SARATOGA SPRINGS, N.Y. — Fans wonder what might have been for Ramon Dominguez if head injuries sustained in a Jan. 18, 2013 accident had not ended his career when he was at the height of his powers. He does not.
“There has never been any bitterness,” he said. “I am happy and thankful for all of the great memories.”
His three Eclipse Awards, 4,985 victories and more than $190 million in purse earnings led to his induction into the Saratoga Walk of Fame after the fifth race on Friday at Saratoga Race Course. The Walk of Fame opened in 2015 to salute those who made major contributions to racing and to the advancement of Saratoga Race Course.
Jerry Bailey, Angel Cordero Jr. and John Velazquez are the only other former jockeys to receive Red Jackets as members of the Walk of Fame. Dominguez, 40, was inducted into the Racing Hall of Fame last year.
Steve Rushing, Dominguez’s long-time agent, was among those who applauded his latest honor.
“I can say he was a world-class rider,” Rushing said, “but an even better human being.”
Dominguez ran off three consecutive Eclipse Awards as outstanding jockey in the U.S. from 2010-2012, putting together three of the finest seasons in the history of the sport. In that span, he earned 25 of his 44 Grade 1 victories and 20 individual meet titles in New York, including two at Saratoga.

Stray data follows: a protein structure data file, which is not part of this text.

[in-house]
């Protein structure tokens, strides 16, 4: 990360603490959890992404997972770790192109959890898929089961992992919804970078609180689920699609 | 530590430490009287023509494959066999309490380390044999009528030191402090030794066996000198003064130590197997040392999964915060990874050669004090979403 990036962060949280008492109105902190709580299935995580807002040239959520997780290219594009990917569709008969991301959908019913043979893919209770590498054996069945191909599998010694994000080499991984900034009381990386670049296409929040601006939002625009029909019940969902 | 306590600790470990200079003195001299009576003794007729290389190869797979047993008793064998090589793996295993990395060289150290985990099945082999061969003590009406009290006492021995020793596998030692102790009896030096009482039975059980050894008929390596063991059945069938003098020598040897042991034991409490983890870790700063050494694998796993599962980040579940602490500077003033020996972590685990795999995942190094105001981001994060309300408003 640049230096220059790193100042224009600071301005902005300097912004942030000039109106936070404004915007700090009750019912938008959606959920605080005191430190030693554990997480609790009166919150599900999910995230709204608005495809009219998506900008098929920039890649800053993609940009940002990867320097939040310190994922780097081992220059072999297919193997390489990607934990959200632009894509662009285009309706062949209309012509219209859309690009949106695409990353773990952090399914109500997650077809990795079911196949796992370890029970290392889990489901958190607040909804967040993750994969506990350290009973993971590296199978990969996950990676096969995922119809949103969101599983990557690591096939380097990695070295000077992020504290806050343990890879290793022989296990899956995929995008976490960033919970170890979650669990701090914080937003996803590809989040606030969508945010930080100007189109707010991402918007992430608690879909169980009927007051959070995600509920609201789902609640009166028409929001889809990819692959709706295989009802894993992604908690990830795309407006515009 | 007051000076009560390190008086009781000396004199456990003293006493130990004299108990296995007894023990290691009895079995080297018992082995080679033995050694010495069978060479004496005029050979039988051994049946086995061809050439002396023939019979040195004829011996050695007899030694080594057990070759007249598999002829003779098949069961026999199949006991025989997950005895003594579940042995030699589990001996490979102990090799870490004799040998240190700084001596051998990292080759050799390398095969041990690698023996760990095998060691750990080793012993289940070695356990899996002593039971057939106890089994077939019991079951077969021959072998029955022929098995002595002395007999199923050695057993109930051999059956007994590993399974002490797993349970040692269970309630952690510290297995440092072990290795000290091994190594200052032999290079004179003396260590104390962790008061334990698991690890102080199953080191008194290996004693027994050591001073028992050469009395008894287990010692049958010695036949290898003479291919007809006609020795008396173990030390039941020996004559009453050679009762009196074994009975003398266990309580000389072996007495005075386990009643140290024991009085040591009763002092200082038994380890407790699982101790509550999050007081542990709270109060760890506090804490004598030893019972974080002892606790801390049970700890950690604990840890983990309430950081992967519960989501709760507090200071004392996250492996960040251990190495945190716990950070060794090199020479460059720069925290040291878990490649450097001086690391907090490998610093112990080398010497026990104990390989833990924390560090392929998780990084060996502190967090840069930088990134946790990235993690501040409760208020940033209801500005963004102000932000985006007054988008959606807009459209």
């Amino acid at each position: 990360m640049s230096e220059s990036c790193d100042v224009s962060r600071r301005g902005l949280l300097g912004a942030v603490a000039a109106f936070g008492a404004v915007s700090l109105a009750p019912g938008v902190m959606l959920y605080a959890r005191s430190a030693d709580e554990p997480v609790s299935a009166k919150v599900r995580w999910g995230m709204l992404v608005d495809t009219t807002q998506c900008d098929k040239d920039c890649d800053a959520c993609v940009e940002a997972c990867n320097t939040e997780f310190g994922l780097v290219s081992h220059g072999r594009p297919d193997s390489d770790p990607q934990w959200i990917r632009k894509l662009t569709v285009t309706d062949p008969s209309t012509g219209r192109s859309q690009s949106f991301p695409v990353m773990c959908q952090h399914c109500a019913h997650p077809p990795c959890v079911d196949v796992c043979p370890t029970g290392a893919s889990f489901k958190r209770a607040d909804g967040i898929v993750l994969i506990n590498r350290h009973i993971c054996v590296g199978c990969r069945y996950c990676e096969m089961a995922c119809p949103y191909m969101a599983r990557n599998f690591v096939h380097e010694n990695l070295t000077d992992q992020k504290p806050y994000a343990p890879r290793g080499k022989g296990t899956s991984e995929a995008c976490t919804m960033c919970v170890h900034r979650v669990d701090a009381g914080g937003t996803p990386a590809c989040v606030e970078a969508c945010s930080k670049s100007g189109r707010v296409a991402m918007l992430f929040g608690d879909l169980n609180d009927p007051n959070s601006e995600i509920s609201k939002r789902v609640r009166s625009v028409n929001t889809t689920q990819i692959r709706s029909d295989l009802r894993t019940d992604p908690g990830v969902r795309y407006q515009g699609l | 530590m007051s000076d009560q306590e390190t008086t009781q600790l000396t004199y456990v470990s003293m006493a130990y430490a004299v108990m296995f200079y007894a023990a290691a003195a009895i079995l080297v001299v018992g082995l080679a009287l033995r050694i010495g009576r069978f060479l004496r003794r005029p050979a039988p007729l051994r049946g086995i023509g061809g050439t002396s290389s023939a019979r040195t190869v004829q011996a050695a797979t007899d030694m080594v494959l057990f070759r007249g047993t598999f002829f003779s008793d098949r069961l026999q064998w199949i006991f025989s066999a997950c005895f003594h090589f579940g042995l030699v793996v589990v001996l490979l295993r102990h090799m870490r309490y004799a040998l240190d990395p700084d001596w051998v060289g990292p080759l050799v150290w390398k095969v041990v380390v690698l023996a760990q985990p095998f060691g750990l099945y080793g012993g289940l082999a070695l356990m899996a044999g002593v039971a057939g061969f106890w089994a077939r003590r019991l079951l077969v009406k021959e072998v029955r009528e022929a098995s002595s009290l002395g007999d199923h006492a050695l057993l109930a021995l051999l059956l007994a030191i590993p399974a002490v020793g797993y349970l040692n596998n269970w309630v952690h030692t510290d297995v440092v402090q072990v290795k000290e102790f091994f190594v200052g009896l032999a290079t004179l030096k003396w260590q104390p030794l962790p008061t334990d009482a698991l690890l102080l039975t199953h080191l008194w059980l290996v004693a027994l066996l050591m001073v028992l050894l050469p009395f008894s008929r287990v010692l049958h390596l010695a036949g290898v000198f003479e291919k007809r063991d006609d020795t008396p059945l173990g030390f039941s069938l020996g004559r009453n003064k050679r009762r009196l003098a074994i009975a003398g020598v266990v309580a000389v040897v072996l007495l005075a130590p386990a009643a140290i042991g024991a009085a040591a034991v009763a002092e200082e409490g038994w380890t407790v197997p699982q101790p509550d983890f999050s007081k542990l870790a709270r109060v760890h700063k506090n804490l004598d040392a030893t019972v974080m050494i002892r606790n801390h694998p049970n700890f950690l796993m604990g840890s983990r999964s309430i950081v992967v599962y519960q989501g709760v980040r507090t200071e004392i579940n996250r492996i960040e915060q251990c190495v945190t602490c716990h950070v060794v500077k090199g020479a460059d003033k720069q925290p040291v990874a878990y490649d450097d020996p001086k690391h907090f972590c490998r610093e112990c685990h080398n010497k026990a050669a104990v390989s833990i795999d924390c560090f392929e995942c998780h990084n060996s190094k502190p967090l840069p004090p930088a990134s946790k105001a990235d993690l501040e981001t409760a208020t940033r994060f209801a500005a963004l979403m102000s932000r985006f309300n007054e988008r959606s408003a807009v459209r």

Rushing said of Dominguez’s ability to communicate with his mounts through his hands, “That’s something you can’t teach. You either have it or you don’t. He definitely had it.”
Dominguez left an indelible mark at Saratoga with his 68-win effort in the summer of 2012. He remains the only jockey to produce six-win days on two separate occasions at Saratoga.
“From any angle, Saratoga is a beautiful place, and to be able to win races there on a consistent basis is just living your dream,” Dominguez said.
Dominguez and his wife, Sharon, have two sons, Matthew and Alex. They helped him through what he describes as a “grieving period” after doctors refused to clear his return to competition. He had sustained a traumatic brain injury, which is much more significant than a concussion.
“The decision was made for me. It was not my decision to go,” Dominguez said. “I had the intention to ride for many, many more years.”
The native of Caracas, Venezuela had started riding at age 16. He turned to his faith and eventually accepted that it was simply not the plan for him to ride any longer.
“Not everyone could handle that so classy the way he did,” Rushing said. “I’m sure in his alone time, when he’s thinking and reflecting, it’s difficult. But he’s come to terms with it. I think he’s handled it as well as anyone could have.
“He has a lot of faith in God, and he knows he is fortunate to be where he is now. He can still enjoy his wife and kids, and they can still enjoy him. He can’t ride, but he can still do everything else.”